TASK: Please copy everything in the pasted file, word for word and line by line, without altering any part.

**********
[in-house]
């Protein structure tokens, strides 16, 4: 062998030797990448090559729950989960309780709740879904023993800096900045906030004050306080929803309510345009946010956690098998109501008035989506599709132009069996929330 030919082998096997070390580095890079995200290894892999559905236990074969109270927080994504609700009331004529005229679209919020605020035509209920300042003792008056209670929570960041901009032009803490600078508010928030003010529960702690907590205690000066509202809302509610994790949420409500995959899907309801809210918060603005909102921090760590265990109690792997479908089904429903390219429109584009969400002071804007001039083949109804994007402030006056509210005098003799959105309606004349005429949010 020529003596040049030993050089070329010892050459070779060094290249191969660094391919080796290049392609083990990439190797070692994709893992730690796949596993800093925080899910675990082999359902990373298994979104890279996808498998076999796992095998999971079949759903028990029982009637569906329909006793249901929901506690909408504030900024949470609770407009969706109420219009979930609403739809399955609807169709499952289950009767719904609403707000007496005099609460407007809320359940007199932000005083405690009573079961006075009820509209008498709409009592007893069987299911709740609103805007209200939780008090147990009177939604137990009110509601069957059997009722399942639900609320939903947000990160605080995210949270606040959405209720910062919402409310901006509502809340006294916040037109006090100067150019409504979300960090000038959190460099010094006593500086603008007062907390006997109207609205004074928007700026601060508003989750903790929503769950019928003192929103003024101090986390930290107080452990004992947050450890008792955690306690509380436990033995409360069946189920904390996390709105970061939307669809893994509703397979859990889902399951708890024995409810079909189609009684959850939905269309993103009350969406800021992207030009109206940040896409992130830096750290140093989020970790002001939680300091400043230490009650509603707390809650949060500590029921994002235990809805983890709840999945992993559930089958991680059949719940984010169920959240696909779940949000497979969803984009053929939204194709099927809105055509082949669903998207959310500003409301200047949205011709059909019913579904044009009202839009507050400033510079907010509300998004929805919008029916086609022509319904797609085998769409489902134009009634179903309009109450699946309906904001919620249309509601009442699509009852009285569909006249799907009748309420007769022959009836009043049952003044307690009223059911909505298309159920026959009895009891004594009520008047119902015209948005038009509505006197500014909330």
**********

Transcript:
[in-house]
């Protein structure tokens, strides 16, 4: 062998030797990448090559729950989960309780709740879904023993800096900045906030004050306080929803309510345009946010956690098998109501008035989506599709132009069996929330 030919082998096997070390580095890079995200290894892999559905236990074969109270927080994504609700009331004529005229679209919020605020035509209920300042003792008056209670929570960041901009032009803490600078508010928030003010529960702690907590205690000066509202809302509610994790949420409500995959899907309801809210918060603005909102921090760590265990109690792997479908089904429903390219429109584009969400002071804007001039083949109804994007402030006056509210005098003799959105309606004349005429949010 020529003596040049030993050089070329010892050459070779060094290249191969660094391919080796290049392609083990990439190797070692994709893992730690796949596993800093925080899910675990082999359902990373298994979104890279996808498998076999796992095998999971079949759903028990029982009637569906329909006793249901929901506690909408504030900024949470609770407009969706109420219009979930609403739809399955609807169709499952289950009767719904609403707000007496005099609460407007809320359940007199932000005083405690009573079961006075009820509209008498709409009592007893069987299911709740609103805007209200939780008090147990009177939604137990009110509601069957059997009722399942639900609320939903947000990160605080995210949270606040959405209720910062919402409310901006509502809340006294916040037109006090100067150019409504979300960090000038959190460099010094006593500086603008007062907390006997109207609205004074928007700026601060508003989750903790929503769950019928003192929103003024101090986390930290107080452990004992947050450890008792955690306690509380436990033995409360069946189920904390996390709105970061939307669809893994509703397979859990889902399951708890024995409810079909189609009684959850939905269309993103009350969406800021992207030009109206940040896409992130830096750290140093989020970790002001939680300091400043230490009650509603707390809650949060500590029921994002235990809805983890709840999945992993559930089958991680059949719940984010169920959240696909779940949000497979969803984009053929939204194709099927809105055509082949669903998207959310500003409301200047949205011709059909019913579904044009009202839009507050400033510079907010509300998004929805919008029916086609022509319904797609085998769409489902134009009634179903309009109450699946309906904001919620249309509601009442699509009852009285569909006249799907009748309420007769022959009836009043049952003044307690009223059911909505298309159920026959009895009891004594009520008047119902015209948005038009509505006197500014909330």